The Misery Index measures the social and economic costs for individuals living in a particular country. It helps in understanding the extent of socio-economic hardship in a country. It is meant to measure the degree of economic distress felt by people, due to the risk of (or actual) joblessness as well as increasing cost of living.
The first misery index was created by an American economist from Yale University, Professor Arthur Okun, in the 1960s as a way of providing President Lyndon Johnson with a snapshot of American economy.
The index simply analyses inflation and unemployment variables vis-a-vis their extent of contribution to the misery of an individual. The higher the index the greater the misery felt by average individual. And since unemployment and inflation are both considered detrimental to one’s economic well-being, their combined value to overall economic health is important.
Some of the limitations of Okun’s misery index were that it is not a good indicator of economic performance as it did not include economic growth data.
In 1999, another American economist from Harvard, Professor Robert Barro, improved on Okun’s model with his ‘Barro Misery Index’, which takes the summation of inflation rate, unemployment rate, interest rate and plus (minus) the shortfall (surplus) between the actual trend rate of Gross Domestic Product (GDP) growth.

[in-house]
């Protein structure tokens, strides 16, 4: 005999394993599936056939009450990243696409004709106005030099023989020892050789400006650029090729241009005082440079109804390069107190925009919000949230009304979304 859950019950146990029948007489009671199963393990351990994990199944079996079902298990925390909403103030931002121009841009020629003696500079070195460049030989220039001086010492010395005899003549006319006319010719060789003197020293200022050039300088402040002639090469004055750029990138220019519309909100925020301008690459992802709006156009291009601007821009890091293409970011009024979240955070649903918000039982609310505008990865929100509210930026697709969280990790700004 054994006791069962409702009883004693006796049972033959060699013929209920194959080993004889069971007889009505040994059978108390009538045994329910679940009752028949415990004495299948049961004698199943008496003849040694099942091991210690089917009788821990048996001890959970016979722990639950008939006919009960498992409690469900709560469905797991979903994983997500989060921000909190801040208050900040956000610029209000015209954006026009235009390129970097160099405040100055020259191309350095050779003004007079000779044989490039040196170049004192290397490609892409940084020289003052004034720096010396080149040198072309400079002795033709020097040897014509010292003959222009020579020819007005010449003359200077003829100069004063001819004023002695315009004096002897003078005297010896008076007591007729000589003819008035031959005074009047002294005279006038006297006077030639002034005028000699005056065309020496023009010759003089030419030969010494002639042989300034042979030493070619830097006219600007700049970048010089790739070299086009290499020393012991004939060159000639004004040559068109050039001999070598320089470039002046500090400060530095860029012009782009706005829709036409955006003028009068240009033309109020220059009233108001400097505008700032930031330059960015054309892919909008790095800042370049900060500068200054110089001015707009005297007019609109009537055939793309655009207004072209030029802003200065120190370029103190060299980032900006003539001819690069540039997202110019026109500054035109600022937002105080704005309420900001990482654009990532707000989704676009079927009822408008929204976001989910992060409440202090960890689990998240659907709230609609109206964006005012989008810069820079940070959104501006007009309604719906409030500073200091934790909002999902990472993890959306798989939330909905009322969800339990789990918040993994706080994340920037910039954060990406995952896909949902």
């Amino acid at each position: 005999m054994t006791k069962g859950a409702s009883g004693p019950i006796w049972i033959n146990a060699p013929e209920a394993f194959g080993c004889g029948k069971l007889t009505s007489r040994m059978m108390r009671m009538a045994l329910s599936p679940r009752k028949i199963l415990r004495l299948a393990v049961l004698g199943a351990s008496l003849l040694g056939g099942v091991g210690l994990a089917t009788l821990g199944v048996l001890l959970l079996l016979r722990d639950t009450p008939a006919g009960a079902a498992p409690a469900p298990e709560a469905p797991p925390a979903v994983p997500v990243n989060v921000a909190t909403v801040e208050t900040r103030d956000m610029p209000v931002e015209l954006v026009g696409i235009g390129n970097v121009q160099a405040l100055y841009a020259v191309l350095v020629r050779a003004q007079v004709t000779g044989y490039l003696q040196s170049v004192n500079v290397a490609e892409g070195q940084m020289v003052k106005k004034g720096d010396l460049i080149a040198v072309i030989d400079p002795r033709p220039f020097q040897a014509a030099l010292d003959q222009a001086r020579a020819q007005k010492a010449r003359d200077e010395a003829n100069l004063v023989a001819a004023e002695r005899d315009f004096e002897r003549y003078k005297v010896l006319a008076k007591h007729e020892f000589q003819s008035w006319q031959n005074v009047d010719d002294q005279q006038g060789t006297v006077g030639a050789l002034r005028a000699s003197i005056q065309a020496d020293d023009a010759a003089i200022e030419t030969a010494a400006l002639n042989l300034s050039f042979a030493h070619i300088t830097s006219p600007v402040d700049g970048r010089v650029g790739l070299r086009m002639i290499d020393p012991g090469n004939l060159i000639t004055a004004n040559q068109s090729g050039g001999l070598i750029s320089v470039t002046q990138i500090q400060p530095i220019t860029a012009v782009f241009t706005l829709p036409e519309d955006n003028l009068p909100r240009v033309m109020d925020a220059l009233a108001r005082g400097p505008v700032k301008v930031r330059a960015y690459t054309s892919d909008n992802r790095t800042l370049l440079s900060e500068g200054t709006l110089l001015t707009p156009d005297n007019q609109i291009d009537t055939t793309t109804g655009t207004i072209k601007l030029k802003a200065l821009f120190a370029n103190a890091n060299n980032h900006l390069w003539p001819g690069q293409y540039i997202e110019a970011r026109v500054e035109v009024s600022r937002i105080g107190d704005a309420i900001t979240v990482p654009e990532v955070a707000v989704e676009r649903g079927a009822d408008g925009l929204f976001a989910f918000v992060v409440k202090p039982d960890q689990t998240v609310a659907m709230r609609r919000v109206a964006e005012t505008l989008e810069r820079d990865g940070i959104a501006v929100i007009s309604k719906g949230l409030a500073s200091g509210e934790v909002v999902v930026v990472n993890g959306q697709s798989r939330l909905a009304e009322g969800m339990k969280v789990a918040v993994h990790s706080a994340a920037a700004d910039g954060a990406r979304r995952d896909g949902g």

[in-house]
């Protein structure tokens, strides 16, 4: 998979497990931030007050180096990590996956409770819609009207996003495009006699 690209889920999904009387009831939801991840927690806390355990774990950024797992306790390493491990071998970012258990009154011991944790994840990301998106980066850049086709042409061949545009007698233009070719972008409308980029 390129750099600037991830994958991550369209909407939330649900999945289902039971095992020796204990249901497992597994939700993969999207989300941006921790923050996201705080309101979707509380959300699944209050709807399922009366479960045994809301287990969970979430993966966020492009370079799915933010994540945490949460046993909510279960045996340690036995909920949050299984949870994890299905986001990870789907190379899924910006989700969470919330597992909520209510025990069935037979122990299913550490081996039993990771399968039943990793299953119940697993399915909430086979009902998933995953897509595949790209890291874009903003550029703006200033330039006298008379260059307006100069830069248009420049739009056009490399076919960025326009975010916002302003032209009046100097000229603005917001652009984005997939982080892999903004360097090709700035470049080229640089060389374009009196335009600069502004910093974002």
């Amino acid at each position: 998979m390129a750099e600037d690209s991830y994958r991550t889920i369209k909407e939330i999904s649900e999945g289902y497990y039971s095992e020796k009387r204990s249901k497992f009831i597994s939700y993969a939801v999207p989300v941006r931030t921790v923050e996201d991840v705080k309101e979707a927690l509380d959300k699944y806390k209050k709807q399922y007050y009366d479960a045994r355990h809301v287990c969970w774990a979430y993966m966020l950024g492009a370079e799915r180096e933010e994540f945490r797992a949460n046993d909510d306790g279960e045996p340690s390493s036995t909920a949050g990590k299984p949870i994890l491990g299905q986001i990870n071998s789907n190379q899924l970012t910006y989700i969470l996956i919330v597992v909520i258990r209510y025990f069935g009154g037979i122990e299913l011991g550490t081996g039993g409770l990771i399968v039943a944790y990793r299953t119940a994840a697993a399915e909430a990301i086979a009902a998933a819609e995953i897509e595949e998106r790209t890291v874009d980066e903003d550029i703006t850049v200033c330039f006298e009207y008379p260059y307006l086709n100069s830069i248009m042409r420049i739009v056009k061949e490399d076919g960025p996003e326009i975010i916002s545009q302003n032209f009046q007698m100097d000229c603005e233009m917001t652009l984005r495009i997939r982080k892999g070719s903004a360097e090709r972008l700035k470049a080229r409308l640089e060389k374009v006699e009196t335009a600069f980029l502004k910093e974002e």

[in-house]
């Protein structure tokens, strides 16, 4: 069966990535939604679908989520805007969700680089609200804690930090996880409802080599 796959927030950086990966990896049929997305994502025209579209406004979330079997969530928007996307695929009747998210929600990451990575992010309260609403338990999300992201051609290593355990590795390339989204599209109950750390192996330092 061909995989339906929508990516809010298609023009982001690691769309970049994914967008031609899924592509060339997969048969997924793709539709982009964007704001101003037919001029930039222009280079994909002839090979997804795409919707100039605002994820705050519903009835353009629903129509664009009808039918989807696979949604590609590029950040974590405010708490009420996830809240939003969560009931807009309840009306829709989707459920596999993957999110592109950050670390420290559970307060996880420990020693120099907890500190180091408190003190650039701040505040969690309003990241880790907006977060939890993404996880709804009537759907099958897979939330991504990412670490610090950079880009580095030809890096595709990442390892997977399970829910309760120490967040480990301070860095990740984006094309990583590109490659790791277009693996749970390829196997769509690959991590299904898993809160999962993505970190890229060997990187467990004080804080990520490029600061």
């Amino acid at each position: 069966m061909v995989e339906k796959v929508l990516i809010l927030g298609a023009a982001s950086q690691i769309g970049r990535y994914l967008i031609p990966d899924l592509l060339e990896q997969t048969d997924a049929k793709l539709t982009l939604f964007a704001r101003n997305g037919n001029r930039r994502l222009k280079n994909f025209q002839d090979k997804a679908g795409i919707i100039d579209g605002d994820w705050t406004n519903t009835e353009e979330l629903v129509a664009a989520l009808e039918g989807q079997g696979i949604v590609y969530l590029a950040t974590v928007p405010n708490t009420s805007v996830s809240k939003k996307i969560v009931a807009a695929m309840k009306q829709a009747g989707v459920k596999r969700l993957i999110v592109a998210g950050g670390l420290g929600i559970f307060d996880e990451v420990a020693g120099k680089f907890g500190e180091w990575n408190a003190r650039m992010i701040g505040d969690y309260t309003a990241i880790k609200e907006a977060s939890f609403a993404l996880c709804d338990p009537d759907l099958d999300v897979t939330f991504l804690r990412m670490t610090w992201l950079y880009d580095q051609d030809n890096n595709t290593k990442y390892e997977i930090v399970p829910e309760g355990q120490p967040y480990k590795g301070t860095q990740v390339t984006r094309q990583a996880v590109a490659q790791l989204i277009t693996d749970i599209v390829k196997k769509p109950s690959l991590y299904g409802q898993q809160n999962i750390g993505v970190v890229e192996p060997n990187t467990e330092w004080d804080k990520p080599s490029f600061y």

In the late 2000s, Professor Steve Hanke of Johns Hopkins University further improved the model for measuring misery index by defining it as total summation of inflation rate, unemployment rate, interest rate and subtracting percentage change in real GDP per capita (year on year).
It is important to note that bank lending rate can be misleading in Nigeria due to the wide gap between Monetary Policy Rate (MPR) and the actual interest rate charged by Deposit Money Banks.
Hanke’s model is presently used to calculate misery index not only in the USA but across the world.
Misery index in some way measures happiness. For example, unemployment affects wages negatively which has direct impact on living condition while inflation erodes the value of a country’s currency, reduces purchasing power and worsens living condition.
Unemployment and inflation can also create social crisis as economists can practically postulate, citing endemic insecurity across Nigeria as one of the effects of high misery index.
Nigeria’s Monetary Policy Committee (MPC) met on 23rd to 24th May 2022 and unsurprisingly voted to jerk up the MPR by 150 basis points to 13 per cent (after two years of expansionary monetary policy), retained the asymmetric corridor of +100/-700 basis points around the MPR and retained both Liquidity Ratio and Cash Reserve Ratio (CRR) at 30 per cent and 27.5 per cent respectively.
At its meeting on 18th to 19th July 2022, MPC decided to further jerk up the MPR to 14 per cent, while retaining other rates constant, citing the need to consolidate on efforts towards taming the rising inflationary trend. This is predictable as CBN attempts to focus on its core mandate of financial stability while trading off growth.